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© 2018 Sánchez R, et al. This is an open-access article distributed under the terms of the Creative Commons Attribution License, which permits unrestricted use, distribution, and reproduction in any medium, provided the original author and source are credited.

CASE REPORT | OPEN ACCESS DOI: 10.23937/2378-3648/1410038

Molecular Landscape and Clonal Evolution of Acute Mast Cell Leukemia: Case Study

Ricardo Sánchez, María Liz Paciello, Rosa M Ayala, Leyre Lorza, Teresa Cedena, M Pilar Martínez and Joaquín Martínez-López*

Servicio de Hematología, Instituto de Investigación Hospital 12 de Octubre (i+12), Hospital Universitario 12 de Octubre, Madrid, Spain


Systemic mastocytosis is a rare disorder characterized by clonal proliferation, which results in abnormally high numbers of mast cells in the skin, bone marrow, and internal organs, such as liver, spleen, or lymph nodes. Mast cell leukemia and subvariants were stratified by the World Health Organization in 2016, as a subtype of systemic mastocytosis.

Here, we present a case of acute mast cell leukemia that was imatinib-sensitive, with well-known mutations in the oncogene, KIT (c.1565 T > G p.Phe522Cys), and in the splicing factor gene, SF3B1 (c.2098 A > G, p.Lys700Glu). Molecular cytogenetic studies showed that 26% of cells harbored the 46,XX,der(5)t(5;6)(q35;q24),t(10;16)(q26;q23) karyotype abnormality, confirmed with the fluorescence in-situ hybridization technique. Additionally, the patient showed severe hepatosplenomegaly with multiple retroperitoneal, mesenteric, and axillary adenopathies. Although the prognostic survival of patients with mast cell leukemia is around 6 months, this rare case, with a low-frequency (< 5%) p.Phe522Cys KIT mutation, was associated with complete remission and negative minimal residual disease, which lasted for 2.5 years; moreover, the mutation was not detectable after imatinib treatment. When the patient relapsed, the two mutations studied in KIT and SF3B1 genes reappeared, and a new clone emerged with the variant c.2465 A > C p.Asn822Thr, located in the activation loop of the KIT protein.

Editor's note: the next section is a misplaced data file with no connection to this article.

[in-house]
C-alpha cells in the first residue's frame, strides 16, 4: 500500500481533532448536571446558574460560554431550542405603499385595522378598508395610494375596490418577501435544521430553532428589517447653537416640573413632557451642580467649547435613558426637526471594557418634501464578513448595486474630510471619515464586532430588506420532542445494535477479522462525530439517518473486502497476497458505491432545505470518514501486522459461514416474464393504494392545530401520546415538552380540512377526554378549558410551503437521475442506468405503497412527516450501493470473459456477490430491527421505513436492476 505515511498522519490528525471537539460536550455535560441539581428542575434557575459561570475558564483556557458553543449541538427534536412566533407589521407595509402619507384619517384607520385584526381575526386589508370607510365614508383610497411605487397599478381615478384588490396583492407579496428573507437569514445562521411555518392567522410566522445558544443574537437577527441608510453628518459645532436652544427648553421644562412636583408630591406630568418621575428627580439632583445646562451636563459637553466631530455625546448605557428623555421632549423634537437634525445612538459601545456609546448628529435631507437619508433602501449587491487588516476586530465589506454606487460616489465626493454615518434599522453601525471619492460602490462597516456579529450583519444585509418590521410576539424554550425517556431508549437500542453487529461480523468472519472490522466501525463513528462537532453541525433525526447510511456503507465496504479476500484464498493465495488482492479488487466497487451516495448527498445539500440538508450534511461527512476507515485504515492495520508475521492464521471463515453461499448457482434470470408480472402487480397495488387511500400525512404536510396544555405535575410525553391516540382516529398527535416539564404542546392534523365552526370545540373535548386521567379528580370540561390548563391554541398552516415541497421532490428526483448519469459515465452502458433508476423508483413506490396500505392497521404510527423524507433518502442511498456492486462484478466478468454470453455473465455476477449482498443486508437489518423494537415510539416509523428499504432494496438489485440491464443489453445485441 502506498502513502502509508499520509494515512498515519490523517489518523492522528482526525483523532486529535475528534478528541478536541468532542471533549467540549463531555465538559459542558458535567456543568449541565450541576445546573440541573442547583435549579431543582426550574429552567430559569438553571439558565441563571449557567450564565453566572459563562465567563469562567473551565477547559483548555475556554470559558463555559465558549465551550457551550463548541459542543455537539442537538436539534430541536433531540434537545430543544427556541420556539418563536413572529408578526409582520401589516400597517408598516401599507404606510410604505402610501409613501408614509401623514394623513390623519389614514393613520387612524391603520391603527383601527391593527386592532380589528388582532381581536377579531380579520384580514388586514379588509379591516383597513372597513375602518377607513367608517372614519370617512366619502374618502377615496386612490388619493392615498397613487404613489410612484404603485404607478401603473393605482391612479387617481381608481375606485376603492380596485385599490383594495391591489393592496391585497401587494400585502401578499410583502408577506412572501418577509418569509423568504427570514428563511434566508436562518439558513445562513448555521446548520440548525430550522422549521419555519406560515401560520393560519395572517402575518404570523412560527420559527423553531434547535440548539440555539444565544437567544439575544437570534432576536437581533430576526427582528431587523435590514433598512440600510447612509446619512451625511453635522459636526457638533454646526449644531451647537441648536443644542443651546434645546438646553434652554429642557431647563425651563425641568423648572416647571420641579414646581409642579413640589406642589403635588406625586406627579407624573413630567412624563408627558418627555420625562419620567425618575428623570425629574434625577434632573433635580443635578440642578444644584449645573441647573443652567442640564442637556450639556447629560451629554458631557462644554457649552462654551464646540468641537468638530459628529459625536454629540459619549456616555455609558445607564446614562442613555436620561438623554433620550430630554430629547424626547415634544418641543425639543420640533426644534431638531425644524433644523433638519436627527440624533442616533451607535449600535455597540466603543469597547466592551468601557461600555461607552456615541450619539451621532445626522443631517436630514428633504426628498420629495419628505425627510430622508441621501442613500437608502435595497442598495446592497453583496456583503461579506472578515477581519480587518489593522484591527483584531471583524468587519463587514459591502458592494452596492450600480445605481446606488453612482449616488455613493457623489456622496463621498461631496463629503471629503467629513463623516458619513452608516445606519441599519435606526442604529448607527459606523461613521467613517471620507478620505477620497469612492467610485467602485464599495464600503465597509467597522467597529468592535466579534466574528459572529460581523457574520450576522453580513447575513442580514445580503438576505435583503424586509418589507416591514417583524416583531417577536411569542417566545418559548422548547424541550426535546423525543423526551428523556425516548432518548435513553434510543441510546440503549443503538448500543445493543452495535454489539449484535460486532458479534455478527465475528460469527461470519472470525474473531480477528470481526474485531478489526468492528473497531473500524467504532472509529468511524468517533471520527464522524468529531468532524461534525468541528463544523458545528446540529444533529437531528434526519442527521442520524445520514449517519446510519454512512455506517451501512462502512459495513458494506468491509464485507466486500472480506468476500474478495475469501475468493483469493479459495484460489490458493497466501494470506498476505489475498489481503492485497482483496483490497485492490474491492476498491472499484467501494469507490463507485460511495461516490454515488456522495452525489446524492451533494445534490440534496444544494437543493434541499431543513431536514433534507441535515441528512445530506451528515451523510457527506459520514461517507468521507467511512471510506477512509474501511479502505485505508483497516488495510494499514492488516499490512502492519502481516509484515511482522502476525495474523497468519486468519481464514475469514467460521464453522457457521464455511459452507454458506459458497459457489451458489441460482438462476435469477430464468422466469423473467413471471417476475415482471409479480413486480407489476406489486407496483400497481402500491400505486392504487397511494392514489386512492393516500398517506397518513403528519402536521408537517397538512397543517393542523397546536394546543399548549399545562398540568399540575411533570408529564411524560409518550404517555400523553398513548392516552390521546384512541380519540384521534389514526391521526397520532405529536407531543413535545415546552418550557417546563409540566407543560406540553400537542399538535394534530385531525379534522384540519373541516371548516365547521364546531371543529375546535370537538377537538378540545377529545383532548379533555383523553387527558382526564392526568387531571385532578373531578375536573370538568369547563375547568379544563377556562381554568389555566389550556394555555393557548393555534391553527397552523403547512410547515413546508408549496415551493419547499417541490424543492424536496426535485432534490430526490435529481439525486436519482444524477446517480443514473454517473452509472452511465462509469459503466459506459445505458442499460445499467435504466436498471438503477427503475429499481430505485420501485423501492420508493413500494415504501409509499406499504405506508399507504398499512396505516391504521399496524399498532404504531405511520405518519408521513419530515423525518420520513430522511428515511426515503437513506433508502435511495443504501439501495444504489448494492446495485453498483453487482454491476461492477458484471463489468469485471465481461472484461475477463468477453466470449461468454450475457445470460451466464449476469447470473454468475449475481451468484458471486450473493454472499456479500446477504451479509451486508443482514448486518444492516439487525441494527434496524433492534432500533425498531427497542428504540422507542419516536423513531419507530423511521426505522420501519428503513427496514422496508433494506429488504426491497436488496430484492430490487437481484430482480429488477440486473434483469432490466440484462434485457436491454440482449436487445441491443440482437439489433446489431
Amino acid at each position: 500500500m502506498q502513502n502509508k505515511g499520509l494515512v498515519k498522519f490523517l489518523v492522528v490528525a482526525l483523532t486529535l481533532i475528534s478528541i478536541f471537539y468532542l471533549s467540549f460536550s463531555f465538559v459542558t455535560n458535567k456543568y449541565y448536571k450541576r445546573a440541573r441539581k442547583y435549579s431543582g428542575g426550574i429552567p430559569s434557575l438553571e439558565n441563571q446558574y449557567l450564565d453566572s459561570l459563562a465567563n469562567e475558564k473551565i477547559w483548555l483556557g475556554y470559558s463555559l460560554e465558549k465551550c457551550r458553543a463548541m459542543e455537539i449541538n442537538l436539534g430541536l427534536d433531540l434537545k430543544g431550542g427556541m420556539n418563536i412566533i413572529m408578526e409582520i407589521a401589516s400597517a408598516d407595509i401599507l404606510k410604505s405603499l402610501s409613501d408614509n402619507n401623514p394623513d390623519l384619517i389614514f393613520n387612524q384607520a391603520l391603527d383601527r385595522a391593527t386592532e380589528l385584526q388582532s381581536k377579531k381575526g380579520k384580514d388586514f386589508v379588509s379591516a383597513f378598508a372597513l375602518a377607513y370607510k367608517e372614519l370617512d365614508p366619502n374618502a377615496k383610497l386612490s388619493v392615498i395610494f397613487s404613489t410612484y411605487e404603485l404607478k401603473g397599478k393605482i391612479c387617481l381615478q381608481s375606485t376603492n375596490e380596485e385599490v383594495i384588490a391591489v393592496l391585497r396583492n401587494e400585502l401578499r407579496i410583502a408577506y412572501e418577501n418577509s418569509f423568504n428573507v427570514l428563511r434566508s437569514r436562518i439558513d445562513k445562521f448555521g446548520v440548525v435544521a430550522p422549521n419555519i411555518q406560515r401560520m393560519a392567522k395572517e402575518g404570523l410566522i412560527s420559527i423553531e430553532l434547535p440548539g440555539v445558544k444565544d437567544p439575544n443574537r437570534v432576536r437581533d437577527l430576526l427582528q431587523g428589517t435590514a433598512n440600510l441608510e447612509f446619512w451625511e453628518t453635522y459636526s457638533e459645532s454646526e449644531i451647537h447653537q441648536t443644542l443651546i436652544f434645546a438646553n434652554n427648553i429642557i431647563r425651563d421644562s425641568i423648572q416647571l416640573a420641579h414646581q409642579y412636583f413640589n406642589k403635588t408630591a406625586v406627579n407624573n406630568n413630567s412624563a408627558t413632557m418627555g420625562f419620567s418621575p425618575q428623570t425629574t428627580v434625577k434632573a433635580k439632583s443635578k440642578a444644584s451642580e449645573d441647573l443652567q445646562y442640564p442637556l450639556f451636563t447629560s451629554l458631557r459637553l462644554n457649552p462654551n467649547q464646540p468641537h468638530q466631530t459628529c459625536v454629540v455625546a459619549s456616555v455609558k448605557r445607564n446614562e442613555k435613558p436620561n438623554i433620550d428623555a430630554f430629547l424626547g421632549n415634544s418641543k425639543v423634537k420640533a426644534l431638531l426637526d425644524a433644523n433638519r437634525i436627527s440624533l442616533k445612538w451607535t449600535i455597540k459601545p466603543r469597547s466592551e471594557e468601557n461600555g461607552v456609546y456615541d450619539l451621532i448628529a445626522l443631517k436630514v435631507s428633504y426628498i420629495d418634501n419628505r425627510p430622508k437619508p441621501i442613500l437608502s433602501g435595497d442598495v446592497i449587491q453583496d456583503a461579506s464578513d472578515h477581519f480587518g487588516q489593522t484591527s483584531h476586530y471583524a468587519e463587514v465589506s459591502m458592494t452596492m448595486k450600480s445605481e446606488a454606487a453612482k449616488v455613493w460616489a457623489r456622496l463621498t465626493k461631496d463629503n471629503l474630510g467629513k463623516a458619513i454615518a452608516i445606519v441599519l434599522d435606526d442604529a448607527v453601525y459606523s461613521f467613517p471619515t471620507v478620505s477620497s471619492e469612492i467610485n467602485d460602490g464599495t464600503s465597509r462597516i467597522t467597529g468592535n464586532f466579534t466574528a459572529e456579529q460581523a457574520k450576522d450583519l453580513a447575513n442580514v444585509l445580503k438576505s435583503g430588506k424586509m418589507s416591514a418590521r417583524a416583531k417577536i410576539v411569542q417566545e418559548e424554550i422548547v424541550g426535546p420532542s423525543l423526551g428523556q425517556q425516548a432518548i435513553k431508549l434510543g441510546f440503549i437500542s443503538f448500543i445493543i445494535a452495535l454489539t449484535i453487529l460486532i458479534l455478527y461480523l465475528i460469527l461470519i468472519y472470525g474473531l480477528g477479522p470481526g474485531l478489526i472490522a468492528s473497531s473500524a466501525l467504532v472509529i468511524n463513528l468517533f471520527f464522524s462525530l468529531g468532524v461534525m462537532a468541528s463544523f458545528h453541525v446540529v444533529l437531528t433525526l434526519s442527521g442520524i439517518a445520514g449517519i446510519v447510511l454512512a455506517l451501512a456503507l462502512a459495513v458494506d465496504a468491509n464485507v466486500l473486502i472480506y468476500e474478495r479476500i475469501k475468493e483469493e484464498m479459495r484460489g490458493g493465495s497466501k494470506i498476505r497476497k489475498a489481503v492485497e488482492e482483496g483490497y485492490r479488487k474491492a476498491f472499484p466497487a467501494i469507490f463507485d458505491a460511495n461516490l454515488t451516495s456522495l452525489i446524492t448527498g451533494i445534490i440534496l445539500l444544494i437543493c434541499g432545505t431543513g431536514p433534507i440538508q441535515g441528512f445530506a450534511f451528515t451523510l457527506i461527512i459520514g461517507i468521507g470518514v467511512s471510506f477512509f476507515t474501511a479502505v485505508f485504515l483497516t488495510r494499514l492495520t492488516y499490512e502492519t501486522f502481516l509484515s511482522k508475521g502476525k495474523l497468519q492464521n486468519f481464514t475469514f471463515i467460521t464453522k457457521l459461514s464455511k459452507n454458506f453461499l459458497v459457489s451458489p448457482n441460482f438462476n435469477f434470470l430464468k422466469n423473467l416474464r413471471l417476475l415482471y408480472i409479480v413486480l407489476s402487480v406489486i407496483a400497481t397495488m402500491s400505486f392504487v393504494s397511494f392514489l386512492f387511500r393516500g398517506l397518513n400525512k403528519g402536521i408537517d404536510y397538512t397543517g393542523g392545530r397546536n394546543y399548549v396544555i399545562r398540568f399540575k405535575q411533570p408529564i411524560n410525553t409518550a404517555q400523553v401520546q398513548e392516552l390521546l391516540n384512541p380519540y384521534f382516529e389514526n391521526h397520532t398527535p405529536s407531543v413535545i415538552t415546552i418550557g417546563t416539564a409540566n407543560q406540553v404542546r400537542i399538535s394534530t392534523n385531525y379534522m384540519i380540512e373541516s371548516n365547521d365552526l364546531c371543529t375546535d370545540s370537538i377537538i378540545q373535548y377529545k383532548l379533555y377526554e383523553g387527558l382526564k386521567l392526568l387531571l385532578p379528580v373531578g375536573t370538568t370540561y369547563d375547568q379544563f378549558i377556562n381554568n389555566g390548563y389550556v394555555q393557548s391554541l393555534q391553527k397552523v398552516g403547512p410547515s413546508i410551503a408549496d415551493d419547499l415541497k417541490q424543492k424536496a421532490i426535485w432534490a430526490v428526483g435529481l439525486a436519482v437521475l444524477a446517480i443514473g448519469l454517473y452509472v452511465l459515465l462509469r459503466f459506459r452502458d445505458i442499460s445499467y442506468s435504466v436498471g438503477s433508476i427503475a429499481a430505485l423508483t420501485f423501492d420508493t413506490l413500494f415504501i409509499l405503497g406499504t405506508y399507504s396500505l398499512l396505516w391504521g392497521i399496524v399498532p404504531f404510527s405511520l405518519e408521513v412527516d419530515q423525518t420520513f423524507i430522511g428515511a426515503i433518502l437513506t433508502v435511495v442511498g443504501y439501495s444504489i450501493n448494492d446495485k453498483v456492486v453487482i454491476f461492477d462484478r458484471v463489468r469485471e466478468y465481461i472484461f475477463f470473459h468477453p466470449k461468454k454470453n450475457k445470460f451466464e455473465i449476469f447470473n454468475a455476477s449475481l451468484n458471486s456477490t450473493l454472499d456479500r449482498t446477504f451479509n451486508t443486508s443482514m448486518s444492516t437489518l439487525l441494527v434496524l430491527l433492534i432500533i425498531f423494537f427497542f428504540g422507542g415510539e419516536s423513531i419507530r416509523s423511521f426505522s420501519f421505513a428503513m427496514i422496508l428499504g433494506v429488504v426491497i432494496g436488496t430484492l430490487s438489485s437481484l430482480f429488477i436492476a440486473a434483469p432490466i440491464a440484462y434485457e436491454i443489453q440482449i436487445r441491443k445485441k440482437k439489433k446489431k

Molecular analyses of the KIT gene were essential for selecting the appropriate tyrosine-kinase inhibitor. Accurate drug selection can prevent possible resistance and facilitate adequate treatment of subsequent relapses.